Catalan government to fight against Diplocat's ‘illegal’ closing

Public diplomacy council was shut down by Madrid during period of direct rule

Catalan government spokesperson Elsa Artadi (by ACN)
Catalan government spokesperson Elsa Artadi (by ACN) / ACN

ACN | Barcelona

June 12, 2018 01:43 PM

The Catalan president Quim Torra has been insisting since his inauguration on his plans to stop and revert the effects of direct rule in Catalonia. One of the first measures from that seven-month period was the closing down of Diplocat, a diplomacy council managed by both public and private institutions that had the task of promoting Catalonia abroad. Diplocat organized academic conferences on Catalonia around Europe as well as press, political and cultural trips for foreign personalities to learn about the country.

On Tuesday, Torra’s cabinet agreed to undo the "illegal" shutting down of Diplocat. Spokeswoman Elsa Artadi announced the plan in a press conference after a government meeting. The Catalan executive maintains that the Spanish executive was notin its powers to close Diplocat, as the decision ultimately depended on the institution’s board, which includes not only the Catalan government, but also the councils of Barcelona, Lleida, Tarragona and Girona, the chambers of commerce, universities and other institutions. In fact, the Barcelona council already announced in December a lawsuit against the Spanish decision to shut down Diplocat.

In order to reinstate organization, the Catalan president Quim Torra is expected to call its board meeting soon. It will be this body that will then have to decide how to proceed in order to restart its tasks. Artadi explained during her press conference that shutting down Diplocat was “illegal” as it was not included in the agreement passed by the Senate to apply Article 155 in Catalonia.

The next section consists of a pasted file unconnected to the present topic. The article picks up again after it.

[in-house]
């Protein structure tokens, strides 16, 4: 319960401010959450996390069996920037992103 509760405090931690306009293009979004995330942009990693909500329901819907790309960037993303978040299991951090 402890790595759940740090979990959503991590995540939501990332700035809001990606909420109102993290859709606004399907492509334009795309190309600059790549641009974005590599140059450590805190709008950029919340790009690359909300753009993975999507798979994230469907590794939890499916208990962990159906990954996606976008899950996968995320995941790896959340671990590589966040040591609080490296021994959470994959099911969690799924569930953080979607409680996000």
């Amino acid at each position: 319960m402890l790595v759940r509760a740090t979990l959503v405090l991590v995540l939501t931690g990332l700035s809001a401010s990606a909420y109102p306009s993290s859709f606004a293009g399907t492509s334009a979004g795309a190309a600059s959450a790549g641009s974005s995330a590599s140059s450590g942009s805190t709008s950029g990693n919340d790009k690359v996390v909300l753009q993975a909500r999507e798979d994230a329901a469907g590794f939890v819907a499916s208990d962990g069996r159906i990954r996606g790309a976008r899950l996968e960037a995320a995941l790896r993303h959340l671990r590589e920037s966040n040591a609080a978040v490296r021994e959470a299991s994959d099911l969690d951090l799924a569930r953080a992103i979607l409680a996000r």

The public diplomacy council of Catalonia was considered by unionist groups as one of the main reasons behind the internationalization of the independence case, and Spanish police officers are including the organization in their investigations into alleged misuse of funds.

Employees always defended their work

Although the shutting down of Diplocat was announced immediately after the Catalan declaration of independence, at the end of October, workers were fired some months later, in April. Diplocat employees always said the organization should be reinstated with the end of direct rule and denied they held a bias towards independence. They pointed out that "all delegations" visiting Catalonia through them "had the chance to meet with all parties with parliamentary representation as well as with diverse and plural entities from civil society." They said that all parties, including those supporting direct rule, had participated in the organization's initiatives.

They also insisted that, from Diplocat, they "invited people who are clearly opposed" to independence in all their events and sessions, with debates often having "most of the participants clearly opposed to secession." Diplocat workers said that their actions had always fallen within the scope of public diplomacy, which is different from regular diplomacy. "The actions of Diplocat were not aimed at setting up relations with foreign governments, but rather at broadcasting the Catalan reality to individuals and entities abroad," they added.

Spain accused on “not doing enough”

However, Diplocat was often blamed by Madrid as the reason behind some international press editorials being in favor of a referendum or critical of the Spanish government's stance on Catalonia. An MP from unionist Cs accused the then Spanish government of not “doing enough” to stop the “propaganda” that, according to him, Diplocat disseminated. “Diplocat has managed to create an international idea that Spain nowadays has something to do with that of Franco years,” said MP Juan Carlos Girauta.

These and other similar comments explain why Diplocat's closure became one of the cornerstones of Spain’s direct rule in Catalonia. Former vicepresident Soraya Saénz de Santamaría joked about it, asking an audience of supporters: “Do you know how it is called now, Diplocat? Diplocat in liquidation.” The joke turned against her months later, when her PP government was removed from power. Then, social media users edited her Diplocat video to have her say the PP is “in liquidation”.